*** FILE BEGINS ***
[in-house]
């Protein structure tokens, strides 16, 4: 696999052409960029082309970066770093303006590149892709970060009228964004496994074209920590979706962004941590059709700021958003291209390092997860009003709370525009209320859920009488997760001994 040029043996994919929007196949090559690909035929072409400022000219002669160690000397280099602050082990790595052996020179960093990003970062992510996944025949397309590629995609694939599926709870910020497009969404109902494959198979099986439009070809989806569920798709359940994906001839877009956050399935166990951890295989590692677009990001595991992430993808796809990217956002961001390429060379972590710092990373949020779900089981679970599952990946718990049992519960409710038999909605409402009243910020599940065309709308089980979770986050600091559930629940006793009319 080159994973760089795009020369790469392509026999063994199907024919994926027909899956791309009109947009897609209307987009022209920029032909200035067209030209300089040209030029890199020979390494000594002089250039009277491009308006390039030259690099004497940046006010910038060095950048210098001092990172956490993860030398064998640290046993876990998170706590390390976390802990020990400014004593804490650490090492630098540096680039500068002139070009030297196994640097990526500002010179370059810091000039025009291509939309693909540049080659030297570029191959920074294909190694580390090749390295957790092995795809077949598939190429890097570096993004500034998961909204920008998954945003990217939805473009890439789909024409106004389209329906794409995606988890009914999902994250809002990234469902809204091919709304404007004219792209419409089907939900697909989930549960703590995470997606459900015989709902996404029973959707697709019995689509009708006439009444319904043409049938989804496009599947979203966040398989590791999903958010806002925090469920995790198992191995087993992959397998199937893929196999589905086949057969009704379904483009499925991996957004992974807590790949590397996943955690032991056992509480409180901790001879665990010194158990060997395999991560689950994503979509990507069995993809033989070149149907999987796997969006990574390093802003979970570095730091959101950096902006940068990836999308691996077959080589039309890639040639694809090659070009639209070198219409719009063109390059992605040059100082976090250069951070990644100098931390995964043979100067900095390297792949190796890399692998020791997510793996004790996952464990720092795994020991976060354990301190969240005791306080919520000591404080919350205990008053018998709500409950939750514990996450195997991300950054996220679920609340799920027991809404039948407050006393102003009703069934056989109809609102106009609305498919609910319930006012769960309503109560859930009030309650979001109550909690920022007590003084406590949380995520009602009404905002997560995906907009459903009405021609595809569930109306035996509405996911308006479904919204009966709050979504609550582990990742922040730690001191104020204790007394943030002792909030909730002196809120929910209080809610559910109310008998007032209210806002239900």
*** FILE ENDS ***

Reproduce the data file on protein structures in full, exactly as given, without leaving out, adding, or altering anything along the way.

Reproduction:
[in-house]
């Protein structure tokens, strides 16, 4: 696999052409960029082309970066770093303006590149892709970060009228964004496994074209920590979706962004941590059709700021958003291209390092997860009003709370525009209320859920009488997760001994 040029043996994919929007196949090559690909035929072409400022000219002669160690000397280099602050082990790595052996020179960093990003970062992510996944025949397309590629995609694939599926709870910020497009969404109902494959198979099986439009070809989806569920798709359940994906001839877009956050399935166990951890295989590692677009990001595991992430993808796809990217956002961001390429060379972590710092990373949020779900089981679970599952990946718990049992519960409710038999909605409402009243910020599940065309709308089980979770986050600091559930629940006793009319 080159994973760089795009020369790469392509026999063994199907024919994926027909899956791309009109947009897609209307987009022209920029032909200035067209030209300089040209030029890199020979390494000594002089250039009277491009308006390039030259690099004497940046006010910038060095950048210098001092990172956490993860030398064998640290046993876990998170706590390390976390802990020990400014004593804490650490090492630098540096680039500068002139070009030297196994640097990526500002010179370059810091000039025009291509939309693909540049080659030297570029191959920074294909190694580390090749390295957790092995795809077949598939190429890097570096993004500034998961909204920008998954945003990217939805473009890439789909024409106004389209329906794409995606988890009914999902994250809002990234469902809204091919709304404007004219792209419409089907939900697909989930549960703590995470997606459900015989709902996404029973959707697709019995689509009708006439009444319904043409049938989804496009599947979203966040398989590791999903958010806002925090469920995790198992191995087993992959397998199937893929196999589905086949057969009704379904483009499925991996957004992974807590790949590397996943955690032991056992509480409180901790001879665990010194158990060997395999991560689950994503979509990507069995993809033989070149149907999987796997969006990574390093802003979970570095730091959101950096902006940068990836999308691996077959080589039309890639040639694809090659070009639209070198219409719009063109390059992605040059100082976090250069951070990644100098931390995964043979100067900095390297792949190796890399692998020791997510793996004790996952464990720092795994020991976060354990301190969240005791306080919520000591404080919350205990008053018998709500409950939750514990996450195997991300950054996220679920609340799920027991809404039948407050006393102003009703069934056989109809609102106009609305498919609910319930006012769960309503109560859930009030309650979001109550909690920022007590003084406590949380995520009602009404905002997560995906907009459903009405021609595809569930109306035996509405996911308006479904919204009966709050979504609550582990990742922040730690001191104020204790007394943030002792909030909730002196809120929910209080809610559910109310008998007032209210806002239900």